One of the mysteries of the English language finally explained.
1A native or inhabitant of Moldavia.
- ‘He won gold after the final in which he defeated his Moldovian opponent in a clear 4-0 win after a doctor ban for the Moldavian in the first minute of the fight.’
- ‘Its cuisine betrays historical connections with Byzantine cookery, Greece, and Turkey (which effectively ruled the Moldavians for 300 years), besides the two immediate neighbours.’
- ‘Twenty-eight suspects were arrested in the joint operation, among them Moldavians, Romanians, Armenians, Poles, Russians and Czechs.’
- ‘He notices that the Moldavian is held back - penalized with time in the guardhouse for sleeping in the repair shop.’
- ‘After a recount, word goes around that the little Moldavian, known to be a real spy, is missing.’
- ‘While 98% of the population are Eastern Orthodox believers, some Moldavians are Protestant and Jewish.’
- ‘We are being given no more choice about fighting violent expansionists than were the Franks and Spaniards of the 8th century or the Hungarians and Moldavians of the 16th.’
- ‘The Moldavians got back in their boat and the race began with Germany in the lead.’
2mass noun The Romanian language as spoken and written (in the Cyrillic alphabet) in Moldavia.
- ‘The Soviet authorities changed the name of the Romanian language, spoken by the majority of the population, to Moldavian.’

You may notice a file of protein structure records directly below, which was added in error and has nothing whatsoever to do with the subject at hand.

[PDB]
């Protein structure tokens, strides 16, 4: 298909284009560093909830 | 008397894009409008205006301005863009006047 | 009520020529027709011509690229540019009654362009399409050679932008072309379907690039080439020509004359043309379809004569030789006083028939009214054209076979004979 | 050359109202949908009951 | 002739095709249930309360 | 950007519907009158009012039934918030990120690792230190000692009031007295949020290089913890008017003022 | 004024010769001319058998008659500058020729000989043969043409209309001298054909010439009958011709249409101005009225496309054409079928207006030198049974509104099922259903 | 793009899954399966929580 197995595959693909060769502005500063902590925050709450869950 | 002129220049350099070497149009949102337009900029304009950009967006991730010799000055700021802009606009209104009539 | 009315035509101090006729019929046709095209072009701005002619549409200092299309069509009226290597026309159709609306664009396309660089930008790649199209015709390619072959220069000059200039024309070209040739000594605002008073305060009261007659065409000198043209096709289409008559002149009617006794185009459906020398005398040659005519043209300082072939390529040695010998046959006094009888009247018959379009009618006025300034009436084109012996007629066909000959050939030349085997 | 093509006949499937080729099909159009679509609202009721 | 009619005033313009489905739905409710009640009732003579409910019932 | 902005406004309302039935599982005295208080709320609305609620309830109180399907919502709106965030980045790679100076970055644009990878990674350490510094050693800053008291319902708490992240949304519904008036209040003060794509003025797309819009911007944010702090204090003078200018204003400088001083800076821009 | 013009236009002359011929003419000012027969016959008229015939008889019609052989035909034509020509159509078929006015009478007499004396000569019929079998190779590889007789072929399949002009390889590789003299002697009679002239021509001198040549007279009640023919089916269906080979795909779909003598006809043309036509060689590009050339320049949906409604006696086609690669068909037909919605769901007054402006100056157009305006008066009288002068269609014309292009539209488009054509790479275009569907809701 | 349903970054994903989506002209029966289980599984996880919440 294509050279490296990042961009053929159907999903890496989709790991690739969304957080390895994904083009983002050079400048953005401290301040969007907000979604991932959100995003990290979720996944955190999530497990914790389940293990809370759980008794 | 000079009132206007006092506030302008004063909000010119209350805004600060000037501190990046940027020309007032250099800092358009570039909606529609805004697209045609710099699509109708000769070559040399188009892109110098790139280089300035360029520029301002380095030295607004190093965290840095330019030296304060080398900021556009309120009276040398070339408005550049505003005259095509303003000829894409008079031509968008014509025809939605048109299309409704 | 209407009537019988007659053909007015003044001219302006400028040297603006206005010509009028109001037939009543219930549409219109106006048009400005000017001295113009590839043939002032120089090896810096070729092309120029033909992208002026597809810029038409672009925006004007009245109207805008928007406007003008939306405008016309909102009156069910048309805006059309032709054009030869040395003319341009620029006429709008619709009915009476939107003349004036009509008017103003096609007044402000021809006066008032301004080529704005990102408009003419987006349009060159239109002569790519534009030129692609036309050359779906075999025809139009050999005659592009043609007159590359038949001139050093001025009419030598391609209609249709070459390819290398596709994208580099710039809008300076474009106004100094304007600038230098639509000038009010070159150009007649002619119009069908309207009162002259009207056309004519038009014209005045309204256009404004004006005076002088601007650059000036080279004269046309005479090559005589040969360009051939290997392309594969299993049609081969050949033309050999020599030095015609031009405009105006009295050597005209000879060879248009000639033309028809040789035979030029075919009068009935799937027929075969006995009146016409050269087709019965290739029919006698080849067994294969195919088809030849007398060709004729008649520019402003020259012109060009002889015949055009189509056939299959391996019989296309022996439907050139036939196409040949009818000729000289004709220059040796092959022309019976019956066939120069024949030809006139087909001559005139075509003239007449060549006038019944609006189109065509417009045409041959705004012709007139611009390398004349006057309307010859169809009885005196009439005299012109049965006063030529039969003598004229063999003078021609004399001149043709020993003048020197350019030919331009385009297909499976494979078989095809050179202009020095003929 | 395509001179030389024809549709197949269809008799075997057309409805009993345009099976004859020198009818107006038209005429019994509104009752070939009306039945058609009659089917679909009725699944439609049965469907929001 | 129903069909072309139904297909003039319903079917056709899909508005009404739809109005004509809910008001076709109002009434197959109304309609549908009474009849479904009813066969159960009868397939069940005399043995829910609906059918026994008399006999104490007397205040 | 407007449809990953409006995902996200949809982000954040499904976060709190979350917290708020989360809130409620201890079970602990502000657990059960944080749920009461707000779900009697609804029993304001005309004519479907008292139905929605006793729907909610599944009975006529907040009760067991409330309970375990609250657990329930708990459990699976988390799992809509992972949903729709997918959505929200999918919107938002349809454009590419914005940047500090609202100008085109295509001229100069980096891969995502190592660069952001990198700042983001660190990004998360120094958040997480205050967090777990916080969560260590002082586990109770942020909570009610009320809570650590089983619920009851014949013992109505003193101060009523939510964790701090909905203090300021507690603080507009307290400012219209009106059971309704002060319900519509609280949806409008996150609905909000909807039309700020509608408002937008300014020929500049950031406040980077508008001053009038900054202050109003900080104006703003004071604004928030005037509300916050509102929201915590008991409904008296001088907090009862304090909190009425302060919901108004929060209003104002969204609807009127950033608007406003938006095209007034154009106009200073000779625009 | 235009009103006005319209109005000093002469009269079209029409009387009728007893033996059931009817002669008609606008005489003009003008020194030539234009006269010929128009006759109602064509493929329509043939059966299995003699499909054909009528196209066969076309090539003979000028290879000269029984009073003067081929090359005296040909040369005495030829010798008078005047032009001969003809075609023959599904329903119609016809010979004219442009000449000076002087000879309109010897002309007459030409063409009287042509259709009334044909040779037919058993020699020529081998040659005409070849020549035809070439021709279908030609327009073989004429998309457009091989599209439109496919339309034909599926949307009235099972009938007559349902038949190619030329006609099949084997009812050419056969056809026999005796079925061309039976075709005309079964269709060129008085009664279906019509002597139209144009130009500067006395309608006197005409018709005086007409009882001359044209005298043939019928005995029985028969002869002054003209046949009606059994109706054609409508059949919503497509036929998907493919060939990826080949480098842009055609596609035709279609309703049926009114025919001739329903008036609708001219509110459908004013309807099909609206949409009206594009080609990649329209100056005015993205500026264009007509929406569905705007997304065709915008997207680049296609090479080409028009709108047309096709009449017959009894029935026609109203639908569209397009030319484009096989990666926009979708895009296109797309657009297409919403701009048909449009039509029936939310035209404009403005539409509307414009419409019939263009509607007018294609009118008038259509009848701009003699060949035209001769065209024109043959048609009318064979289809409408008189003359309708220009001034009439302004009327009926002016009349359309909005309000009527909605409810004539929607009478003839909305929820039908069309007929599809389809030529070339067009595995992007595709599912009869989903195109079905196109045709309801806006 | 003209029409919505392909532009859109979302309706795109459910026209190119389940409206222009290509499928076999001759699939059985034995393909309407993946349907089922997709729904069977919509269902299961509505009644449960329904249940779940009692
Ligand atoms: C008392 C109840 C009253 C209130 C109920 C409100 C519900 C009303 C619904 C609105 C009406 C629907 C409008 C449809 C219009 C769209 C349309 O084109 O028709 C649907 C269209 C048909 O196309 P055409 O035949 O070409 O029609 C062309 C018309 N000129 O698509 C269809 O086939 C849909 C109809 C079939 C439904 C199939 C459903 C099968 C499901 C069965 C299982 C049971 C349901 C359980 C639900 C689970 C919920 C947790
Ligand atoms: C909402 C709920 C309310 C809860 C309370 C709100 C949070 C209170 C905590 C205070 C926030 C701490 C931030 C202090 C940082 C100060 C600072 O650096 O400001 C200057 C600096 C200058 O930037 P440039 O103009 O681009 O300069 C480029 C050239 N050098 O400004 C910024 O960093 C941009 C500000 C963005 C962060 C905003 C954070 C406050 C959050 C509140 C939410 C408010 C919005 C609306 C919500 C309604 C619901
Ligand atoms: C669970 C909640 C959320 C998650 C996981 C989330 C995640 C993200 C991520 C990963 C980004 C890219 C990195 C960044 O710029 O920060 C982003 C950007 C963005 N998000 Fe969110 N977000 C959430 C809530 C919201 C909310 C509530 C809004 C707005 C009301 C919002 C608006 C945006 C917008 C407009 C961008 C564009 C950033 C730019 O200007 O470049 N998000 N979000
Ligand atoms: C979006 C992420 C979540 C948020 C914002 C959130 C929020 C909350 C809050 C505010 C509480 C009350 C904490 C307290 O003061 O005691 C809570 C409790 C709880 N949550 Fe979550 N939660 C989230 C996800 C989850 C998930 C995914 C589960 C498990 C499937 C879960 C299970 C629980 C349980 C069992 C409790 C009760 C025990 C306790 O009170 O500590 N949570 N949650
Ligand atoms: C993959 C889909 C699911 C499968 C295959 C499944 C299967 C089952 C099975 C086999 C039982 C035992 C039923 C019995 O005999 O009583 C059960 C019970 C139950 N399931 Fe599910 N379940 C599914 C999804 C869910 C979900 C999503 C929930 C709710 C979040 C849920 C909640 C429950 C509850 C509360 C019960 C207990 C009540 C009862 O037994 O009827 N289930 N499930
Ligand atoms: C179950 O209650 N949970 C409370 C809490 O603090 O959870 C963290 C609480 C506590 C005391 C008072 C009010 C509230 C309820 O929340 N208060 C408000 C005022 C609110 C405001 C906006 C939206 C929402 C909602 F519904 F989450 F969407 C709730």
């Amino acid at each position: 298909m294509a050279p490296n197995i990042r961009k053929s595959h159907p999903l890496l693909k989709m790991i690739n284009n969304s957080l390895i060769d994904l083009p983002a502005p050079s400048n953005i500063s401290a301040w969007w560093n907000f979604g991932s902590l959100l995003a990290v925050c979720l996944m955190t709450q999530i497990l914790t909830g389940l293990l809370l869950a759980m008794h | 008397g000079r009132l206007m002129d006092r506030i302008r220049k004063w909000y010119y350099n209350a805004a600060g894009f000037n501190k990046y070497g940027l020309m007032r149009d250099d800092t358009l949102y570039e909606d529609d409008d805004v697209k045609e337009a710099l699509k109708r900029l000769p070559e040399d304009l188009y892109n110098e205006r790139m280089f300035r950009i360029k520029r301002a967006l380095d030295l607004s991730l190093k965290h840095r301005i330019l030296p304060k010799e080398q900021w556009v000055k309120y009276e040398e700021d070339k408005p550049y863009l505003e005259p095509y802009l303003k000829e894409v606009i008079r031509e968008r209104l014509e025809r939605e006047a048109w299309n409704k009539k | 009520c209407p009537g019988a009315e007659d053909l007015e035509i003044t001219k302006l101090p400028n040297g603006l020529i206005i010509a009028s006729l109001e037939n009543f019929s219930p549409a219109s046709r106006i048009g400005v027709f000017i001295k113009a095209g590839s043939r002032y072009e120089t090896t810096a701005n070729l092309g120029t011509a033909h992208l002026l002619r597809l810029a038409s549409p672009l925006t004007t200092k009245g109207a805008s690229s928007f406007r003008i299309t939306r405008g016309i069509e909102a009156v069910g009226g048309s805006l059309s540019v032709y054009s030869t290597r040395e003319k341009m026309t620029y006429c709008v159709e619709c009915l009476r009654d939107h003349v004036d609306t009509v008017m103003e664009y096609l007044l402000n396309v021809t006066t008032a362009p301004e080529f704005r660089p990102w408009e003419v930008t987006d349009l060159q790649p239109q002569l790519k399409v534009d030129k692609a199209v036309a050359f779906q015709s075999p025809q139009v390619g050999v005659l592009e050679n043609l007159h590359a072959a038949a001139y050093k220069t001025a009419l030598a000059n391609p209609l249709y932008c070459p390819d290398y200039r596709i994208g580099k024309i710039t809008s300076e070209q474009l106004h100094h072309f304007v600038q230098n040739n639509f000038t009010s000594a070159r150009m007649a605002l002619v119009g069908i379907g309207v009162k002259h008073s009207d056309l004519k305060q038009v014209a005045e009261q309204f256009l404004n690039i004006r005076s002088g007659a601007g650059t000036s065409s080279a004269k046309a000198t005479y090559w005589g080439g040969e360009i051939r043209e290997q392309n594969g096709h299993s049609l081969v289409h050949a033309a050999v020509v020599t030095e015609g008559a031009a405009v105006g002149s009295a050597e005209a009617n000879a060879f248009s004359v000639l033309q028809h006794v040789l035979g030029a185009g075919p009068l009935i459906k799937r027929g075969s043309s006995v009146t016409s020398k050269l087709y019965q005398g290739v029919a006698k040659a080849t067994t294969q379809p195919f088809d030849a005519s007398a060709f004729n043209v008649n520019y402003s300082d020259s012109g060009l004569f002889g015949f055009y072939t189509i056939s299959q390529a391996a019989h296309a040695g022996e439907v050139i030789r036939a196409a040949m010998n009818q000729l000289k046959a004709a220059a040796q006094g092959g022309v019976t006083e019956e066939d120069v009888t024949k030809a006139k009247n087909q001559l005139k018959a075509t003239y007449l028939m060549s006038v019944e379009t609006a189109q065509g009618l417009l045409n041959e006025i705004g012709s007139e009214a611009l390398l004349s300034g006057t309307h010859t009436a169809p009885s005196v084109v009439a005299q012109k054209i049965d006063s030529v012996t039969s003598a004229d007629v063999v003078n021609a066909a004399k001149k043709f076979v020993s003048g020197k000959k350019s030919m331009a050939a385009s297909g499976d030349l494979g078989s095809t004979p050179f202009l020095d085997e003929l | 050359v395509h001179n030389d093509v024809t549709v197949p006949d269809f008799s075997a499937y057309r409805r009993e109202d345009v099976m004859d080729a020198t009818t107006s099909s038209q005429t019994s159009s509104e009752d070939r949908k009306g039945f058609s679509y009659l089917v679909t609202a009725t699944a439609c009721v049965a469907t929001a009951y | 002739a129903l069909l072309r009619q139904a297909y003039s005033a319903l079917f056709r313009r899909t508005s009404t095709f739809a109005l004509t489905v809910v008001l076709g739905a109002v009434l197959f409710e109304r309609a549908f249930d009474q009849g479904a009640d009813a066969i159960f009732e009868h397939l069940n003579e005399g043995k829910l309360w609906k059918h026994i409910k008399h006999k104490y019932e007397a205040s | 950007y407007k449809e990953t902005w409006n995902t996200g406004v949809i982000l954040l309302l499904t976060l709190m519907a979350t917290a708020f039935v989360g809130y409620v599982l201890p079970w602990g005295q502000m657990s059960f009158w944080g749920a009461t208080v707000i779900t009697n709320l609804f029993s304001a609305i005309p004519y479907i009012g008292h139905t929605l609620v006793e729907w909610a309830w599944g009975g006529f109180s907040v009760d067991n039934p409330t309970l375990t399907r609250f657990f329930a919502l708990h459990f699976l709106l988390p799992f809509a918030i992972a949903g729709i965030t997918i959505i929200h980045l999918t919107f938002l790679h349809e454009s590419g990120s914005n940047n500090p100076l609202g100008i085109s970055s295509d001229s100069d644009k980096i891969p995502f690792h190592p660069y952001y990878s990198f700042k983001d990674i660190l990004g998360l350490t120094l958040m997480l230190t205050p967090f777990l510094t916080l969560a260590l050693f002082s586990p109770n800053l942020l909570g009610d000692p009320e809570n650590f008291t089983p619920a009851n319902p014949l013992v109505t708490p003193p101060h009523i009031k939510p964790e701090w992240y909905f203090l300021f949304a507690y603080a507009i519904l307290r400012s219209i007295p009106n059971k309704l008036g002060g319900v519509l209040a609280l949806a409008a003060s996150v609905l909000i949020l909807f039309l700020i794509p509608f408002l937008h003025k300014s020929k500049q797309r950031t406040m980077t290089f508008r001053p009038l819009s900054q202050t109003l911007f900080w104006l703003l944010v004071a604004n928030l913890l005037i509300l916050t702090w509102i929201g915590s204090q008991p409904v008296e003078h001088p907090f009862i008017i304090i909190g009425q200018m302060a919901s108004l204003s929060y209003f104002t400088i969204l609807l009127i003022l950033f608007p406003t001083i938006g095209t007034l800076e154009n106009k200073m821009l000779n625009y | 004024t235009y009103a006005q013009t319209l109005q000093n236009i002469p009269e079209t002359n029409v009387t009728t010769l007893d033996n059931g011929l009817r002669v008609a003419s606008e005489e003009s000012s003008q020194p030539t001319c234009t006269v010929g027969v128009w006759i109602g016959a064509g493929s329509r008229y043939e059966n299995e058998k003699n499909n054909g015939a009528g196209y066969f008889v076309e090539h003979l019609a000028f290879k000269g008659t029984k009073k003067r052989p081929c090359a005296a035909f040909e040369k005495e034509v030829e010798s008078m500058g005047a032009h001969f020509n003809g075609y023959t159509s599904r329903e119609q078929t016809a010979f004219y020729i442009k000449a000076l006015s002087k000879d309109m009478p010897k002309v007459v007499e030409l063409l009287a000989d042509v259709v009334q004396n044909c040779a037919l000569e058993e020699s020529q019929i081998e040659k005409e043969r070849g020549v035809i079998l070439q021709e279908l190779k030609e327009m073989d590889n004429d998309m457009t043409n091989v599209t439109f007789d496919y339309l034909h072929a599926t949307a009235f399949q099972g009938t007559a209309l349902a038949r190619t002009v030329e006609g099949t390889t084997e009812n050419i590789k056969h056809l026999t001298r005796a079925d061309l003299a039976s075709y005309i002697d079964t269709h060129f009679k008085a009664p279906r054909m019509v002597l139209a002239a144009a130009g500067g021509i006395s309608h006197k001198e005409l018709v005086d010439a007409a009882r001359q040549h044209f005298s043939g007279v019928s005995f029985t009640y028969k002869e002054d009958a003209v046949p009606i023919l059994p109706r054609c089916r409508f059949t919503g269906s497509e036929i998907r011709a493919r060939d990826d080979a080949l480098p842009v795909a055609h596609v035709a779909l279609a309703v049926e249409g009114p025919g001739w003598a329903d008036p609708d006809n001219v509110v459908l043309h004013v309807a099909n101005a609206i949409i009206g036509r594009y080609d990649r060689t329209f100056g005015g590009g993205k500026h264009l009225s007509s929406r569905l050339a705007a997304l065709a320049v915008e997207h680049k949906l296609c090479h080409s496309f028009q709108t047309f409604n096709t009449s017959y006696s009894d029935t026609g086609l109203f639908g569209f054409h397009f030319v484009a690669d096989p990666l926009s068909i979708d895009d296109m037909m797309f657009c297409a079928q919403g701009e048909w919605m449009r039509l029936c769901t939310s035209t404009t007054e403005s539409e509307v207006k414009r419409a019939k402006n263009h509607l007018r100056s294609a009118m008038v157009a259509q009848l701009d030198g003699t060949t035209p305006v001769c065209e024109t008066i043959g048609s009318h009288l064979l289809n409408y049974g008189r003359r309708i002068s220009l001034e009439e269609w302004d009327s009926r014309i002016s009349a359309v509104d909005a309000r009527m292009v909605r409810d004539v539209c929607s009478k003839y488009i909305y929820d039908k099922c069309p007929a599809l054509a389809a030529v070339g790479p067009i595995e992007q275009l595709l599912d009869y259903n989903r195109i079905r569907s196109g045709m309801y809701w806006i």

Relating to Moldavia, its inhabitants, or their language.
- ‘The Soviet Union never recognized the action and created an autonomous Moldavian republic on the east side of the Dniester River in 1924.’
- ‘In the introduction, Cooper reveals that at the beginning of the war Paddy was living with ‘the first great love of his life’ on a rambling Moldavian estate.’
- ‘Two Moldavian policemen were killed when they tried to stop delivery of a consignment to ethnic Gagauz militants, according to local press accounts.’
- ‘The group began the revival of the Romanian language and culture, and wanted to again unite the Moldavian Republic with Romania.’
- ‘The official language of Moldova is Romanian (with a Moldavian dialect), and the second language is Russian.’
- ‘In 1833 the Philharmonic Society began its activities in Bucharest, and three years later a Philharmonic School was founded in Iai, the Moldavian capital.’
- ‘In the late nineteenth century, the Moldavian poet Mihai Eminescu celebrated the country's history and culture.’
- ‘A first attempt at trying him in the Moldavian town was abandoned because of riots.’
- ‘A gold medal in the tournament also went to another Bulgarian of Moldavian origin, who in the final in the 85 kg category, had an easy win.’
- ‘The Council had expressed its concern about the media situation in Moldova, requesting Moldavian authorities to ensure that press rights were respected.’
- ‘The three union republics of Lithuania, Latvia, and Estonia, as well as the Moldavian union republic, dated from the 1940s and still had memories of old, pre-Soviet times.’
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